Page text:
Especially in The Hage, in the centre of town you find a large number of real Chinese retaurants. My limited experience is that you sit aroud a round table wtih a turn table on top of it. You order some dishes and share them with your company. Tea is very popular as a drink in these restaurants. If you wnat to eat more, just order some extra dishes. I think you may find some of these restaurants as wellin Rotterdam and Amsterdam.

Indonesian restaurants

If you see a restaurant that claims to be Indonesian, you are very lucky. Watch out that they say nothing about Chinese food. I really recommend to try. Food tens to be very spicy, so you must be a bit careful. You should order "rijsttafel" (rice table). They will serve you 8-12 Indonesian dishes.

Pancake restaurants

Especially in the rural parts and more tourist parts of the country, you may find restaurants focussing on pancakes (Dutch: pannekoeken). Pancakes are baked from white flour, milk, some eggs and salt. Sometimes they will put other grains into it for a better taste. A good combination is pancake with bacon and sugar sirup ("spekpannekoek"). Also the combination with apple and raisins tastes excellent. Your kids will love it!.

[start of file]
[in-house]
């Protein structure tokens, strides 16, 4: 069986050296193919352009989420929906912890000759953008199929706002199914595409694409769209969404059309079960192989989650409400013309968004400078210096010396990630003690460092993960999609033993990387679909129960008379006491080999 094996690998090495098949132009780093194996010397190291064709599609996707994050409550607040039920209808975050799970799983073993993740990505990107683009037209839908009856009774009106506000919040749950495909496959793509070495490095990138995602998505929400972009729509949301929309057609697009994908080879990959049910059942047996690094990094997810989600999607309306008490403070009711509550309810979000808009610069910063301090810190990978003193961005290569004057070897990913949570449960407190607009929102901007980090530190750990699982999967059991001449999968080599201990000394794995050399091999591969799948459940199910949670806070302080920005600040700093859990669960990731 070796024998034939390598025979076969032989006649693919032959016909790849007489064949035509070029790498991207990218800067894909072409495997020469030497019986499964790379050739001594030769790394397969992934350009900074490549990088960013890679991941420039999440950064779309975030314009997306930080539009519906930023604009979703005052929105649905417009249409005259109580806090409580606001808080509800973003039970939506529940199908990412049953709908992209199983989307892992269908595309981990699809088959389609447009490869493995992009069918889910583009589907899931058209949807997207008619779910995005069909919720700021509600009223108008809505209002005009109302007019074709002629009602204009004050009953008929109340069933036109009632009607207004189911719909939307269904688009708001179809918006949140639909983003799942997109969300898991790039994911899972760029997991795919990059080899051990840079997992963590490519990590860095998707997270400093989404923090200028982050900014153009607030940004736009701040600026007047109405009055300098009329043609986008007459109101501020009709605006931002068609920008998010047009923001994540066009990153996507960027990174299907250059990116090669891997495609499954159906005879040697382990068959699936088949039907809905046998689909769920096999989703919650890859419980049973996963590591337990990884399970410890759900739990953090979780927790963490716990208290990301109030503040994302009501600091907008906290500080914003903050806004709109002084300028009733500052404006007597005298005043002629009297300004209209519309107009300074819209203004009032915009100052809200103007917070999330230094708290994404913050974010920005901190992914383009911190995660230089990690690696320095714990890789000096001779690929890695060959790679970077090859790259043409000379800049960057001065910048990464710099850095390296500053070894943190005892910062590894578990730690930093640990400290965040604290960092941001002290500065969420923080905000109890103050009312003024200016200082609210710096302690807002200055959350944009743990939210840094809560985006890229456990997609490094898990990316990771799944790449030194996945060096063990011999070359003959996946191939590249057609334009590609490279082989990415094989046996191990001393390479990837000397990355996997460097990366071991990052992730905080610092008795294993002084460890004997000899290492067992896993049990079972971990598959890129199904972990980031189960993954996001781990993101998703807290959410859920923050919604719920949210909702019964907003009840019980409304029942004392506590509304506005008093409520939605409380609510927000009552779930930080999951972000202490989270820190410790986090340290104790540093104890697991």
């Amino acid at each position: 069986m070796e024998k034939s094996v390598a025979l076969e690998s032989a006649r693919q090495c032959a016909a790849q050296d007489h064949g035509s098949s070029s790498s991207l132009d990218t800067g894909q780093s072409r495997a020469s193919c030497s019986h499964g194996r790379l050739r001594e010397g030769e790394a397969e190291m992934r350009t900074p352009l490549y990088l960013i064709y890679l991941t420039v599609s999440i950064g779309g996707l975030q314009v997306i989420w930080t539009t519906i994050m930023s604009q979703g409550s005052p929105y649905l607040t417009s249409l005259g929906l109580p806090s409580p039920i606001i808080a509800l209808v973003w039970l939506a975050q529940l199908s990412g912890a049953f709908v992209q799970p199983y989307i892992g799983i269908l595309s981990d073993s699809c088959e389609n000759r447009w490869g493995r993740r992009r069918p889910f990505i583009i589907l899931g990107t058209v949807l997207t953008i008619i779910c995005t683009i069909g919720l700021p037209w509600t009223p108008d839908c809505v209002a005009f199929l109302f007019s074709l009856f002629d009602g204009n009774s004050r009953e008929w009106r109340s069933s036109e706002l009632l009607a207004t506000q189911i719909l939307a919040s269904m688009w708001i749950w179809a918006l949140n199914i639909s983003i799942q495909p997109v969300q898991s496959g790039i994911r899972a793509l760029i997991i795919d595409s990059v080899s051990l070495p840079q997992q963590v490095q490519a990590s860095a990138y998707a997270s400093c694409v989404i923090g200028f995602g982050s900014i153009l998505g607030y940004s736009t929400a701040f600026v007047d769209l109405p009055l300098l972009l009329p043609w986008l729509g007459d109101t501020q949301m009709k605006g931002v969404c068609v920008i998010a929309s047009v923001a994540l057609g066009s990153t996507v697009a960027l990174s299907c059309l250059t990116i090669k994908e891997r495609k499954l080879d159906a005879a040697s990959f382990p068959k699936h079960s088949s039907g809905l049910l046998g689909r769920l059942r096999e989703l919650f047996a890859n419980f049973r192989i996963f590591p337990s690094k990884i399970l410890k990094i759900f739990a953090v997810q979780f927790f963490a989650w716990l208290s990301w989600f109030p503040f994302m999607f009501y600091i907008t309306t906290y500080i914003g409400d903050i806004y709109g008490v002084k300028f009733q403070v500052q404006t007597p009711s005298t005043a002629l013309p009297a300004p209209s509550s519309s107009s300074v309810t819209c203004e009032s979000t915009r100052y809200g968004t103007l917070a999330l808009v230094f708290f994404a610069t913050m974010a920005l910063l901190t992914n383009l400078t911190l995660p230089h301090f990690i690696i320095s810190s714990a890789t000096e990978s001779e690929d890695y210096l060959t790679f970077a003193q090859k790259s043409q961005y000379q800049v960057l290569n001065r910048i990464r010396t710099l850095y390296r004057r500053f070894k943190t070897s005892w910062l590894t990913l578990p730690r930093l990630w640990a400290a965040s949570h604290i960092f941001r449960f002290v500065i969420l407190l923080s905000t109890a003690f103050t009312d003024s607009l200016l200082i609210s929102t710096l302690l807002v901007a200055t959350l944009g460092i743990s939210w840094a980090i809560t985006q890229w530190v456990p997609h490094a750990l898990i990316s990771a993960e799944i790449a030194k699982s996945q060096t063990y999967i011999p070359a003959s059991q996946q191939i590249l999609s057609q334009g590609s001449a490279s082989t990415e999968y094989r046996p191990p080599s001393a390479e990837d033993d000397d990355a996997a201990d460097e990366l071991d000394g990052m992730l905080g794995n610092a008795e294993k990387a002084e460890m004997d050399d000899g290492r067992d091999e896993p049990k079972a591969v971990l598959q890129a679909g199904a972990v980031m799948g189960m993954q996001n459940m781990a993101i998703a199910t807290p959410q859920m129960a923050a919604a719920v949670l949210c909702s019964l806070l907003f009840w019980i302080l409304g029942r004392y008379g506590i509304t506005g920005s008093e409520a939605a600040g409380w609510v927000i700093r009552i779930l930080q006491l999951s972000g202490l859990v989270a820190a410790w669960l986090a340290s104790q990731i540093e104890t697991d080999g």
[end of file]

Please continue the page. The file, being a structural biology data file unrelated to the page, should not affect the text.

So always look for `pannekoeken` if you go for lunch somewhere.


Eetcafé means something like a pub also serving food. Normally they will serve cold lunches with bread and salad. They also will serve soup and warm meals. These may vary from very simple to luxury dinners with restaurant quality. The common element is the informal atmosphere, you may appreciate as a hiker.

Pizzerias and Italian restaurants

Most Italian restaurants focus on pizza and simple Italian noodle dishes. If you want to eat real Italian food, look for restaurants not using the tern Pizzeria. This is not a guarantee, but it increases your chances.

Greek restaurants

In most towns you may encounter Greek restaurants. They serve similar meals you would get when eating in a simple Greek restaurant is Greece. Usually they serve big portions of food of reasonable quality. The big disadvantage is that most of them serve the same courses, the same cabbage salad, the same glass of Ouzo. So, for once in a holiday it´s OK, but nothing more.

Snackbar, cafétaria